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Ling: Courtesy from Clinton led to freedom from North Korea prison

By the CNN Wire Staff
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Ling: N. Korean soldiers 'hit me'
  • Laura Ling credits Bill Clinton for her eventual freedom from prison in North Korea
  • Ling, fellow journalist Euna Lee were jailed after crossing North Korea border
  • Ling spent 140 days in prison, but was able to communicate with family members

(CNN) -- One of two American journalists freed last year from a North Korean prison said Wednesday that their release was thanks to an expression of condolences made by former President Bill Clinton, to North Korea's reclusive leader Kim Jong Il.

"I tried to maintain hope as much as I could," journalist Laura Ling told CNN's "Larry King Live" of being sentenced to 12 years' hard labor along with fellow captive Euna Lee.

The women were apprehended in March 2009 after crossing into North Korean territory while reporting from the border between North Korea and China for California-based Current Media.

After being allowed unprecedented communication with her family in the United States, including four phone calls, Laura Ling was able to convey requests by her captors for a diplomatic rescue mission headed by Clinton.

Laura Ling: Silence is an oath I can't keep

"There was no deal," Ling said of their release in August 2009. "What President Clinton said on the plane ride home was that Kim Jong Il told him, 'You were the first person who reached out to me when my father ... died, even before my allies. I've always remembered that and I've always respected you for that and I've always wanted to meet you.'"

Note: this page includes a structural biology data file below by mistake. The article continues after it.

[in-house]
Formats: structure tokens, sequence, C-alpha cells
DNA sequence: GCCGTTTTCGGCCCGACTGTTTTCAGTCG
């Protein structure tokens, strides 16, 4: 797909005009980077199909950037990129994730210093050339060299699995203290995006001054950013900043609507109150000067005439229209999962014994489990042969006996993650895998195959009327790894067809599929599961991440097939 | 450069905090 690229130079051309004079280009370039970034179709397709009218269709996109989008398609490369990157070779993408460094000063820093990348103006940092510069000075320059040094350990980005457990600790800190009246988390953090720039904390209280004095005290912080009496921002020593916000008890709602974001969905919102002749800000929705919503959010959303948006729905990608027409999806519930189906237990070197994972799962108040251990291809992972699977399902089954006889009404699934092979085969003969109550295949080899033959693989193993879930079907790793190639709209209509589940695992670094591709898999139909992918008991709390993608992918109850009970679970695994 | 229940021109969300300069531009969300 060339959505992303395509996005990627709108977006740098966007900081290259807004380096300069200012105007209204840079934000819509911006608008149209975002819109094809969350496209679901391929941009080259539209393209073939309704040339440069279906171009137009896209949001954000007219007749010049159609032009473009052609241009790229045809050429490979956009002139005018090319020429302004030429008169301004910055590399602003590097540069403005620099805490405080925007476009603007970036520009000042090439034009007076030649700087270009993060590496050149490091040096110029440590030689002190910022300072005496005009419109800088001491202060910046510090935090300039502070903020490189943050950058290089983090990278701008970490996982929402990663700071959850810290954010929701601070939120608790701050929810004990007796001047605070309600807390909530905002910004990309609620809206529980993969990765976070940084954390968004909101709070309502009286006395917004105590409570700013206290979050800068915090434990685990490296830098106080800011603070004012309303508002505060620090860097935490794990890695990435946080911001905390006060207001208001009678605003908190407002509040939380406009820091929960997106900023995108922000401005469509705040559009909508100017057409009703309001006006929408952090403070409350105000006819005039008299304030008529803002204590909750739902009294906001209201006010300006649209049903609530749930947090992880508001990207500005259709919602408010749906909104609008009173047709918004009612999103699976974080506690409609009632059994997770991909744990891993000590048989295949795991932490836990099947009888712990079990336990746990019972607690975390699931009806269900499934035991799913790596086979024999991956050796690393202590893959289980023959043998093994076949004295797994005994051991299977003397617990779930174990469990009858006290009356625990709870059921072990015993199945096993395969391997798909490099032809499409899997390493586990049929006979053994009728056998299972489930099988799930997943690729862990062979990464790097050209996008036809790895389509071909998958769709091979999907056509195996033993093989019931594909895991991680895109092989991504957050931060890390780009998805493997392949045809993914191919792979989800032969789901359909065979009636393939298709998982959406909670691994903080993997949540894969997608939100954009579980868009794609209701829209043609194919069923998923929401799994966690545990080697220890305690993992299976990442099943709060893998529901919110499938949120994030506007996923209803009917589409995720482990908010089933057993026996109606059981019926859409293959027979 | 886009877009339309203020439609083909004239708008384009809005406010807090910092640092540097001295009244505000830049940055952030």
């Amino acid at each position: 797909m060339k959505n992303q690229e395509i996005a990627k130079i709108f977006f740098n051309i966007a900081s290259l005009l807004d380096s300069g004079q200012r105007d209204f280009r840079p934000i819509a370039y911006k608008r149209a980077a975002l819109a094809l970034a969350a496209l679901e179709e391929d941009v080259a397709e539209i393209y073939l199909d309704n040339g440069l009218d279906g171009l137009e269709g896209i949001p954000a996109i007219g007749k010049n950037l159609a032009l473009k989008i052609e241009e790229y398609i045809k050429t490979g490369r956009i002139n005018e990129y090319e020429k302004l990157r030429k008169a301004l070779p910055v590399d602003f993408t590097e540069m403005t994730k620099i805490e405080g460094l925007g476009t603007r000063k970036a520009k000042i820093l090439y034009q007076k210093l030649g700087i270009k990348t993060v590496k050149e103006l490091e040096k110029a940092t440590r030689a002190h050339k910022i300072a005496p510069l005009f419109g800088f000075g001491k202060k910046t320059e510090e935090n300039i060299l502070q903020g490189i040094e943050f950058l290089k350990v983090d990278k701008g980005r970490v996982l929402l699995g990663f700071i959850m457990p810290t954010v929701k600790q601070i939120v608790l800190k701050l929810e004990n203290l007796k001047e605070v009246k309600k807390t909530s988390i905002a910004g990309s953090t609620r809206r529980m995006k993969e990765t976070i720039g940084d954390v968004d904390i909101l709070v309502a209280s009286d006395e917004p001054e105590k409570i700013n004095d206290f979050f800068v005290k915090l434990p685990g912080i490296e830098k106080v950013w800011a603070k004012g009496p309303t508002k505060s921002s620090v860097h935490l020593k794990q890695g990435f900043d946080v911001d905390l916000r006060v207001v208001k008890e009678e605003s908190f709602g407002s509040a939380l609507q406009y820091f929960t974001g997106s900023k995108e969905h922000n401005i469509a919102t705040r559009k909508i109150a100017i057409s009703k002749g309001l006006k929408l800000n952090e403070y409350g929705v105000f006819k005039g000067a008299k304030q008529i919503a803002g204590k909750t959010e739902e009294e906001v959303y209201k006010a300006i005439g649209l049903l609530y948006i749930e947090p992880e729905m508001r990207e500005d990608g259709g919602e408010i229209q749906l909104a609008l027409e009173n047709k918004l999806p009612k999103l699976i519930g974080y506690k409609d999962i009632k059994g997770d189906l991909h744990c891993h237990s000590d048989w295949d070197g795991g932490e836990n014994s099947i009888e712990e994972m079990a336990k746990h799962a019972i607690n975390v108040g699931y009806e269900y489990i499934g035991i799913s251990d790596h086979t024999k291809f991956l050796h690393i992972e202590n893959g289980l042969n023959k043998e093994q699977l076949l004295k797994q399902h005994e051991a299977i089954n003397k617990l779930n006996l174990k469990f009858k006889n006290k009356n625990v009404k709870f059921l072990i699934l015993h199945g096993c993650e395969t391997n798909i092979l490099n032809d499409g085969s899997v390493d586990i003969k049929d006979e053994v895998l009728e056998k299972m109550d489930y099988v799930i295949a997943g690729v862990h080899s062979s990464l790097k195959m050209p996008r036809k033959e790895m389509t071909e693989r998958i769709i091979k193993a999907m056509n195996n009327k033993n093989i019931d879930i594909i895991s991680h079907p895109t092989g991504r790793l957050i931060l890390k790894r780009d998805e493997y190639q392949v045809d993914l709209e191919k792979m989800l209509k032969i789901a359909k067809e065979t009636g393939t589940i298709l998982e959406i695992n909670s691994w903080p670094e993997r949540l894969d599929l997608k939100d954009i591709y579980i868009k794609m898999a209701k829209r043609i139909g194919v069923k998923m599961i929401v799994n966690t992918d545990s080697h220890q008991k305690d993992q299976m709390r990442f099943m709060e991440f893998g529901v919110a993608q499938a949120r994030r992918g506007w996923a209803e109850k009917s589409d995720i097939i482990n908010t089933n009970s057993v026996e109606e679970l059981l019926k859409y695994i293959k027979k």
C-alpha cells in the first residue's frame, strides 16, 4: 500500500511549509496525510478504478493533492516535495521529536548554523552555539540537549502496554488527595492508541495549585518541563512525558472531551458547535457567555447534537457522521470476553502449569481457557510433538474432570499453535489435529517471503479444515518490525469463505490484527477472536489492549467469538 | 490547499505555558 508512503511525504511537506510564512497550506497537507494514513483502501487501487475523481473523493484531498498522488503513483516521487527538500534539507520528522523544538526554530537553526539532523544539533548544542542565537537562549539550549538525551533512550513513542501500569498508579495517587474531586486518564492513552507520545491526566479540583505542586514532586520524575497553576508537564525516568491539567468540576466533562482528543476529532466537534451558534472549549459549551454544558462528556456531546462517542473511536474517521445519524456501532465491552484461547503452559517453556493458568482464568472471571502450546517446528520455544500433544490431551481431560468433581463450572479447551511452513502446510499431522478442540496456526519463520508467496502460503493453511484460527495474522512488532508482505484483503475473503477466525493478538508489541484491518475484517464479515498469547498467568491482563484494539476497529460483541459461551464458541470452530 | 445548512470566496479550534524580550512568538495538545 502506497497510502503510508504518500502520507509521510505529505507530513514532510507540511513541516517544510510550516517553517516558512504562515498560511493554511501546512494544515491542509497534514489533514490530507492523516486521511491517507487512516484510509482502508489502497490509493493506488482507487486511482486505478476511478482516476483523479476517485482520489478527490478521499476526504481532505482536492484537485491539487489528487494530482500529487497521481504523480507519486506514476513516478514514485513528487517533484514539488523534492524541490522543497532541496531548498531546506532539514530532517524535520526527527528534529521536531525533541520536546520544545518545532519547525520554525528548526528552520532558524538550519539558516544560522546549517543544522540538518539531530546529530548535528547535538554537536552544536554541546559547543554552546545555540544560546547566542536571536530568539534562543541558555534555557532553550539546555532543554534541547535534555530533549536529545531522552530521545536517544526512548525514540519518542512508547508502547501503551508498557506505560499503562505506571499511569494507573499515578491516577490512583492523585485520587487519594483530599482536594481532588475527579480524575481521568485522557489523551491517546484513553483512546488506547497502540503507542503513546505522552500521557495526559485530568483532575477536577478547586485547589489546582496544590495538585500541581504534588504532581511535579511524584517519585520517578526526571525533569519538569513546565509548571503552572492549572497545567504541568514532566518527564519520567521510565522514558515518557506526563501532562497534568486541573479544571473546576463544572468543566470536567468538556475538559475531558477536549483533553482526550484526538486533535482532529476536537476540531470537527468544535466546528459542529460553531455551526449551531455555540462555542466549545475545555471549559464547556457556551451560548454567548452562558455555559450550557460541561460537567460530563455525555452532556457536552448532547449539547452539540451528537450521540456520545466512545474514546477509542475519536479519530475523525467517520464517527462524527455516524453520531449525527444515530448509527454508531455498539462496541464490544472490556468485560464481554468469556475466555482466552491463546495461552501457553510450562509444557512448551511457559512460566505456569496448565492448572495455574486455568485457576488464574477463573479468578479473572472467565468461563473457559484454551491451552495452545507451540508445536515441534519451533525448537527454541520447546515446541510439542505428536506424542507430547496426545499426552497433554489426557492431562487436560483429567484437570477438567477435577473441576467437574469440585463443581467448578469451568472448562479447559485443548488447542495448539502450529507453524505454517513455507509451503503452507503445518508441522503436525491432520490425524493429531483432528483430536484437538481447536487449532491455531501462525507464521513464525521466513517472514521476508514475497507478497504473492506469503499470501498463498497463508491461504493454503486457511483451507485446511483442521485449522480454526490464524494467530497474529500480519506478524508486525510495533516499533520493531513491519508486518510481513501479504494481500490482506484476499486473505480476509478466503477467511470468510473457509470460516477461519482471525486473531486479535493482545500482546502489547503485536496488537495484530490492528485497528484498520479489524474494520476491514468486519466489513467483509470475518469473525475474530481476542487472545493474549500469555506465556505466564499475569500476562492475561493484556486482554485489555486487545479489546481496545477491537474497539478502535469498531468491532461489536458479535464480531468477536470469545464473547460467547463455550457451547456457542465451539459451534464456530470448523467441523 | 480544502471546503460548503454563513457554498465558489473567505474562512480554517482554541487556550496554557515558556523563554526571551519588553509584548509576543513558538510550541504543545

Laura's sister, TV personality and journalist Lisa Ling, helped coordinate the effort for their release and said, "I think what North Korea was trying to do was communicate these requests to me (through Laura), and they saw that we were actually executing what they wanted, and so they kept upping the ante" ultimately asking for the envoy to be Clinton.

Video: Laura Ling grateful to Bill Clinton

The Ling sisters have written a book about the ordeal titled "Somewhere Inside: One Sister's Captivity in North Korea and the Other's Fight to Bring Her Home." The book hit stores Tuesday.

Lee and Ling ended up spending 140 days in prison, but unlike other inmates, were allowed to receive and write letters to their families and make phone calls.

"I think that our ability to communicate really allowed North Korea and the United States to talk more directly," Lisa Ling said. "It's such a circuitous way our countries communicate ... and I think they figured out that by letting Laura and me talk somehow they could communicate messages to our country."

Laura Ling expressed empathy for her captors and the guards who oversaw her imprisonment saying, "I developed some very human bonds with them, (but) I don't hold the same regard for the North Korean government."

"I developed a better understanding for my captors and they of me, and I hope that they have a wider perspective about Americans and the United States," she said.